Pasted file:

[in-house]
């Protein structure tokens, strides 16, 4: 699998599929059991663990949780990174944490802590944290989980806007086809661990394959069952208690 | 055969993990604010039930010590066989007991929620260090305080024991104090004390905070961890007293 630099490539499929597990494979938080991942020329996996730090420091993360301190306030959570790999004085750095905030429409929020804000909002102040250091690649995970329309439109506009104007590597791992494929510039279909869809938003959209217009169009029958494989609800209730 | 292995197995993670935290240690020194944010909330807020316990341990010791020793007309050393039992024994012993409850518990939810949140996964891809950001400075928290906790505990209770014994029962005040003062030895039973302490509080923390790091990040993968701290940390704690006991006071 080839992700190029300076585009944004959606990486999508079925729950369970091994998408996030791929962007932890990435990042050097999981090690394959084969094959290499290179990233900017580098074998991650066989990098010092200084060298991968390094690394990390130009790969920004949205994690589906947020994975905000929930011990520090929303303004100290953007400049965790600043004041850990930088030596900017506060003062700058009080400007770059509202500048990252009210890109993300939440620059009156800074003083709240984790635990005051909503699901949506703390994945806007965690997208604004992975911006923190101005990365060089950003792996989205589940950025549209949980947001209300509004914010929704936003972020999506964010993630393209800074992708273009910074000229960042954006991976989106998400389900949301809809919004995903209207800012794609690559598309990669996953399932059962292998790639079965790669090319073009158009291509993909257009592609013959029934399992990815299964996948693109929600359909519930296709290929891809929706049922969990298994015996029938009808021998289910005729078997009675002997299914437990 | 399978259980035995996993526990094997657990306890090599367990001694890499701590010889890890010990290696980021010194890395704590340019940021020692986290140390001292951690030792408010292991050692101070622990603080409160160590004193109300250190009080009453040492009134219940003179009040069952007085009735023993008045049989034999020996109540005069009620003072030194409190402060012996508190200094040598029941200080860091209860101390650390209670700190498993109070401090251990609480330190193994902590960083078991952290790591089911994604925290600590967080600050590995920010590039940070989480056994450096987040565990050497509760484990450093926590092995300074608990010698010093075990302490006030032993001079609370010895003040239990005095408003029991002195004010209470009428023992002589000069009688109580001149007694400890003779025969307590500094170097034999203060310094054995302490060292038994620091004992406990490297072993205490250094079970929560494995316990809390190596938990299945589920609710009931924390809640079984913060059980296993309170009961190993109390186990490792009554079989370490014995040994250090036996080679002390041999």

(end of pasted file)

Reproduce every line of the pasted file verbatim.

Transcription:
[in-house]
């Protein structure tokens, strides 16, 4: 699998599929059991663990949780990174944490802590944290989980806007086809661990394959069952208690 | 055969993990604010039930010590066989007991929620260090305080024991104090004390905070961890007293 630099490539499929597990494979938080991942020329996996730090420091993360301190306030959570790999004085750095905030429409929020804000909002102040250091690649995970329309439109506009104007590597791992494929510039279909869809938003959209217009169009029958494989609800209730 | 292995197995993670935290240690020194944010909330807020316990341990010791020793007309050393039992024994012993409850518990939810949140996964891809950001400075928290906790505990209770014994029962005040003062030895039973302490509080923390790091990040993968701290940390704690006991006071 080839992700190029300076585009944004959606990486999508079925729950369970091994998408996030791929962007932890990435990042050097999981090690394959084969094959290499290179990233900017580098074998991650066989990098010092200084060298991968390094690394990390130009790969920004949205994690589906947020994975905000929930011990520090929303303004100290953007400049965790600043004041850990930088030596900017506060003062700058009080400007770059509202500048990252009210890109993300939440620059009156800074003083709240984790635990005051909503699901949506703390994945806007965690997208604004992975911006923190101005990365060089950003792996989205589940950025549209949980947001209300509004914010929704936003972020999506964010993630393209800074992708273009910074000229960042954006991976989106998400389900949301809809919004995903209207800012794609690559598309990669996953399932059962292998790639079965790669090319073009158009291509993909257009592609013959029934399992990815299964996948693109929600359909519930296709290929891809929706049922969990298994015996029938009808021998289910005729078997009675002997299914437990 | 399978259980035995996993526990094997657990306890090599367990001694890499701590010889890890010990290696980021010194890395704590340019940021020692986290140390001292951690030792408010292991050692101070622990603080409160160590004193109300250190009080009453040492009134219940003179009040069952007085009735023993008045049989034999020996109540005069009620003072030194409190402060012996508190200094040598029941200080860091209860101390650390209670700190498993109070401090251990609480330190193994902590960083078991952290790591089911994604925290600590967080600050590995920010590039940070989480056994450096987040565990050497509760484990450093926590092995300074608990010698010093075990302490006030032993001079609370010895003040239990005095408003029991002195004010209470009428023992002589000069009688109580001149007694400890003779025969307590500094170097034999203060310094054995302490060292038994620091004992406990490297072993205490250094079970929560494995316990809390190596938990299945589920609710009931924390809640079984913060059980296993309170009961190993109390186990490792009554079989370490014995040994250090036996080679002390041999």